I figured it was time to put it all out there by sharing my opinion on homeschooling. It's more of a passion, really. I've been avoiding it because I didn't want the controversy among my peeps who disagree with me. Which is silly. I know you all love me. :) But let me start with what I believe homeschooling is NOT. I do not believe it is "the only godly way" to school your kids. I do not believe it is "scriptural" in that scripture never speaks one way or the other. I do not believe it to be "the best way to utilize the principles of Deut. 8 & 9" (you know, the whole "speak of them when you rise up and lie down" passage). I do not believe homeschooling to be the best choice for every family. I do not believe that my homeschooled kids are any better, smarter, or more spiritual than your public-schooled kids. I do not believe that every parent is capable of homeschooling (I know quite a few who definitely are not) or every child in need of it (I know way too many who shouldn't have been).
That being said, I also am not impressed with the public school system as a whole. I think it could be done right, but it isn't. This is not the teachers' faults. It's the fault of a flawed system run by big government and big business. There are some districts who are doing a better job than others but I know too many frustrated teachers who are spending their time bucking the system just so that America's kids can get the education and resourses they need. Honestly, if schools could be run without big government politics, I truly believe they would be in much better shape than they are now. But that's another rabbit trail.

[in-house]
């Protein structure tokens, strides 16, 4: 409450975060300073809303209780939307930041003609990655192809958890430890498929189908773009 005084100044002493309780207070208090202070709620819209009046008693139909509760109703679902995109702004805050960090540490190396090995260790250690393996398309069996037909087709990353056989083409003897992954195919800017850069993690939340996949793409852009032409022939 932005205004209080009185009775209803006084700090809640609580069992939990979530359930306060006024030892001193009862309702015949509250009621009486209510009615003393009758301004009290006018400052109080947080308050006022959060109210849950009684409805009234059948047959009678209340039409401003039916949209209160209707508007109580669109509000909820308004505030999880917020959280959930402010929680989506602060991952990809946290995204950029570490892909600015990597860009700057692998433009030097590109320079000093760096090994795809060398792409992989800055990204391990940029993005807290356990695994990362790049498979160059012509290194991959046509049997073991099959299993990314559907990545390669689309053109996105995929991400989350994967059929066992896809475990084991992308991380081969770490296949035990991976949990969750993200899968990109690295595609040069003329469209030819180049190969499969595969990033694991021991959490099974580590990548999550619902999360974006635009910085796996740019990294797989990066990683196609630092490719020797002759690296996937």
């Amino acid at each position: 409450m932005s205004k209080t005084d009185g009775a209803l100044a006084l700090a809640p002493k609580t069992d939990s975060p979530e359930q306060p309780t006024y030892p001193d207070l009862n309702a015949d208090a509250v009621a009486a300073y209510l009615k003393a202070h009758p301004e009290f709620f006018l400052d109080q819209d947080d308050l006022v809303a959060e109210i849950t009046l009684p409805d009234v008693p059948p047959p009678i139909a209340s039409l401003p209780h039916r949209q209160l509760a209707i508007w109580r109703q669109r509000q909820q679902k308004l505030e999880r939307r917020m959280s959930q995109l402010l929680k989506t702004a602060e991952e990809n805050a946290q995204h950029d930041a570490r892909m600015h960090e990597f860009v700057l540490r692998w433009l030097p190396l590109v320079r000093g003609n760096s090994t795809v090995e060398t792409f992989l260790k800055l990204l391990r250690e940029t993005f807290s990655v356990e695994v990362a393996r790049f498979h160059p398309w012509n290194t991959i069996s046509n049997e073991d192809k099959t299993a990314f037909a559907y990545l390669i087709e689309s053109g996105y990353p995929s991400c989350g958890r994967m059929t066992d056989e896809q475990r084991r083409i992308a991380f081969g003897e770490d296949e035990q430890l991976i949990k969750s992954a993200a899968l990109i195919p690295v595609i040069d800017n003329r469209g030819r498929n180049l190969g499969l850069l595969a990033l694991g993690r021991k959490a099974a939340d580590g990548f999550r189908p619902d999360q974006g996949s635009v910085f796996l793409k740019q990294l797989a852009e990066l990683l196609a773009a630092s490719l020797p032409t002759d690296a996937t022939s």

I was homeschooled. I loved it. Minus all the legalistic crap, the actual schooling part was perfect for me. My mom is a natural teacher. She has devoted the last 25 years of her life to making sure that her children had the best education and experiences we possible could. And she got a lot of flack from the homeschooling community because of it. She wasn't the good little stay-at-home, dining-room-table homeschooling mom. She took us everywhere and exposed us to as many different things as she could. She gave us every opportunity she could. She made sure we not only met the requirements, but surpassed them. She catered to each of us and our different learning styles so that we could all meet our potential. She pushed us and wouldn't take our complaining or circumstances as a reason to let our education slide. While in college, I realized the excellence of my education and thanked my mom more times than I can count. Yes, she got caught up in trying to "do the conservative homeschool thing" but still refused to lower her acedemic standards. She is now finished homeschooling and is about to graduate from college with her certificate in special-education. She will start working on her BA in childhood education next year.